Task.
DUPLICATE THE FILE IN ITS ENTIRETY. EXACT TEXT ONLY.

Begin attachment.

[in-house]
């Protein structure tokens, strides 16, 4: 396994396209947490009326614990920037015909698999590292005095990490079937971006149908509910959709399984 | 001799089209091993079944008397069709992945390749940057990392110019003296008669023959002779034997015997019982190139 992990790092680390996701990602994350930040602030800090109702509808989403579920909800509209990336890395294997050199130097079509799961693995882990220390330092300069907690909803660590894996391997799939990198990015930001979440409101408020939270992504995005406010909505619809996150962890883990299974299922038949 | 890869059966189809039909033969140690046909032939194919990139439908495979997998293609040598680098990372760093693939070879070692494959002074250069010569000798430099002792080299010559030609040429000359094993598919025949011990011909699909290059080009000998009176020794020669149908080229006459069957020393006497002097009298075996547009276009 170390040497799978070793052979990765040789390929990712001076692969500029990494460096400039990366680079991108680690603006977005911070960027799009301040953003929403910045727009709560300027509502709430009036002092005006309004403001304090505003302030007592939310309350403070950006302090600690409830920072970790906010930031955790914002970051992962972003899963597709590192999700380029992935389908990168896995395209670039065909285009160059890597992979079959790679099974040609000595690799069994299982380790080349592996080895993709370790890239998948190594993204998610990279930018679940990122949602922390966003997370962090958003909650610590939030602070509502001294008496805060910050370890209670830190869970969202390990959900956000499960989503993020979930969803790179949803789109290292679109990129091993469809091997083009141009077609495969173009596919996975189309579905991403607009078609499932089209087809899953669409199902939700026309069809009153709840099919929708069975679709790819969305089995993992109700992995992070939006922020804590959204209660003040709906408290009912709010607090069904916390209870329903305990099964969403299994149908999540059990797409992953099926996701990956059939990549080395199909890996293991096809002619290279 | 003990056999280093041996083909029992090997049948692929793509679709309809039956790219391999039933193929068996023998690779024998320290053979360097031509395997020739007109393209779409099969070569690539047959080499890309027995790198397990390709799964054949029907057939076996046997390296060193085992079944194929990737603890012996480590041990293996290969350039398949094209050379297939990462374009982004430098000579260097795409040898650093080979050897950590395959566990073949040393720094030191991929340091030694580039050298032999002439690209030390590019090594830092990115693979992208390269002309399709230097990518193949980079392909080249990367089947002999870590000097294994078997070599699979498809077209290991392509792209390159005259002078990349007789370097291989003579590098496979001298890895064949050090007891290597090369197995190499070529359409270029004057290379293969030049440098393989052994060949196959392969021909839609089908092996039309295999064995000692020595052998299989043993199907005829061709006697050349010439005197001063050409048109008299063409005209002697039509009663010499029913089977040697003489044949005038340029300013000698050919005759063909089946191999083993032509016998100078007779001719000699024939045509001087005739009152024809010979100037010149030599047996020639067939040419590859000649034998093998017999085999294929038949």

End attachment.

[in-house]
């Protein structure tokens, strides 16, 4: 396994396209947490009326614990920037015909698999590292005095990490079937971006149908509910959709399984 | 001799089209091993079944008397069709992945390749940057990392110019003296008669023959002779034997015997019982190139 992990790092680390996701990602994350930040602030800090109702509808989403579920909800509209990336890395294997050199130097079509799961693995882990220390330092300069907690909803660590894996391997799939990198990015930001979440409101408020939270992504995005406010909505619809996150962890883990299974299922038949 | 890869059966189809039909033969140690046909032939194919990139439908495979997998293609040598680098990372760093693939070879070692494959002074250069010569000798430099002792080299010559030609040429000359094993598919025949011990011909699909290059080009000998009176020794020669149908080229006459069957020393006497002097009298075996547009276009 170390040497799978070793052979990765040789390929990712001076692969500029990494460096400039990366680079991108680690603006977005911070960027799009301040953003929403910045727009709560300027509502709430009036002092005006309004403001304090505003302030007592939310309350403070950006302090600690409830920072970790906010930031955790914002970051992962972003899963597709590192999700380029992935389908990168896995395209670039065909285009160059890597992979079959790679099974040609000595690799069994299982380790080349592996080895993709370790890239998948190594993204998610990279930018679940990122949602922390966003997370962090958003909650610590939030602070509502001294008496805060910050370890209670830190869970969202390990959900956000499960989503993020979930969803790179949803789109290292679109990129091993469809091997083009141009077609495969173009596919996975189309579905991403607009078609499932089209087809899953669409199902939700026309069809009153709840099919929708069975679709790819969305089995993992109700992995992070939006922020804590959204209660003040709906408290009912709010607090069904916390209870329903305990099964969403299994149908999540059990797409992953099926996701990956059939990549080395199909890996293991096809002619290279 | 003990056999280093041996083909029992090997049948692929793509679709309809039956790219391999039933193929068996023998690779024998320290053979360097031509395997020739007109393209779409099969070569690539047959080499890309027995790198397990390709799964054949029907057939076996046997390296060193085992079944194929990737603890012996480590041990293996290969350039398949094209050379297939990462374009982004430098000579260097795409040898650093080979050897950590395959566990073949040393720094030191991929340091030694580039050298032999002439690209030390590019090594830092990115693979992208390269002309399709230097990518193949980079392909080249990367089947002999870590000097294994078997070599699979498809077209290991392509792209390159005259002078990349007789370097291989003579590098496979001298890895064949050090007891290597090369197995190499070529359409270029004057290379293969030049440098393989052994060949196959392969021909839609089908092996039309295999064995000692020595052998299989043993199907005829061709006697050349010439005197001063050409048109008299063409005209002697039509009663010499029913089977040697003489044949005038340029300013000698050919005759063909089946191999083993032509016998100078007779001719000699024939045509001087005739009152024809010979100037010149030599047996020639067939040419590859000649034998093998017999085999294929038949």